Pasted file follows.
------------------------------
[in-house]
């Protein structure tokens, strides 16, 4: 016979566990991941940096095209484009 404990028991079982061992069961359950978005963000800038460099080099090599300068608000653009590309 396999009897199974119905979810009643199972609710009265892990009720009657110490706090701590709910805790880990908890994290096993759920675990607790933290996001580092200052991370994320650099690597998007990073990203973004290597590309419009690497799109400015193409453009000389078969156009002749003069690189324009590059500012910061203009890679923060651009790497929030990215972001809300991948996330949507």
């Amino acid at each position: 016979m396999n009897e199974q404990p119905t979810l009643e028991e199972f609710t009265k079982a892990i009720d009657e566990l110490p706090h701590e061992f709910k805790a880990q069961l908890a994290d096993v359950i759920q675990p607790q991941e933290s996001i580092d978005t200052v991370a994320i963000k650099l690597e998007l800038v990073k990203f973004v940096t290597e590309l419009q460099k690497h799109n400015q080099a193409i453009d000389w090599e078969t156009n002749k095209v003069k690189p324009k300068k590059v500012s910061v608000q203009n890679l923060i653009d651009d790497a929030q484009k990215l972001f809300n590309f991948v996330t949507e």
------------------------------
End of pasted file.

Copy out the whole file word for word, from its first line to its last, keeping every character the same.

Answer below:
[in-house]
């Protein structure tokens, strides 16, 4: 016979566990991941940096095209484009 404990028991079982061992069961359950978005963000800038460099080099090599300068608000653009590309 396999009897199974119905979810009643199972609710009265892990009720009657110490706090701590709910805790880990908890994290096993759920675990607790933290996001580092200052991370994320650099690597998007990073990203973004290597590309419009690497799109400015193409453009000389078969156009002749003069690189324009590059500012910061203009890679923060651009790497929030990215972001809300991948996330949507």
């Amino acid at each position: 016979m396999n009897e199974q404990p119905t979810l009643e028991e199972f609710t009265k079982a892990i009720d009657e566990l110490p706090h701590e061992f709910k805790a880990q069961l908890a994290d096993v359950i759920q675990p607790q991941e933290s996001i580092d978005t200052v991370a994320i963000k650099l690597e998007l800038v990073k990203f973004v940096t290597e590309l419009q460099k690497h799109n400015q080099a193409i453009d000389w090599e078969t156009n002749k095209v003069k690189p324009k300068k590059v500012s910061v608000q203009n890679l923060i653009d651009d790497a929030q484009k990215l972001f809300n590309f991948v996330t949507e």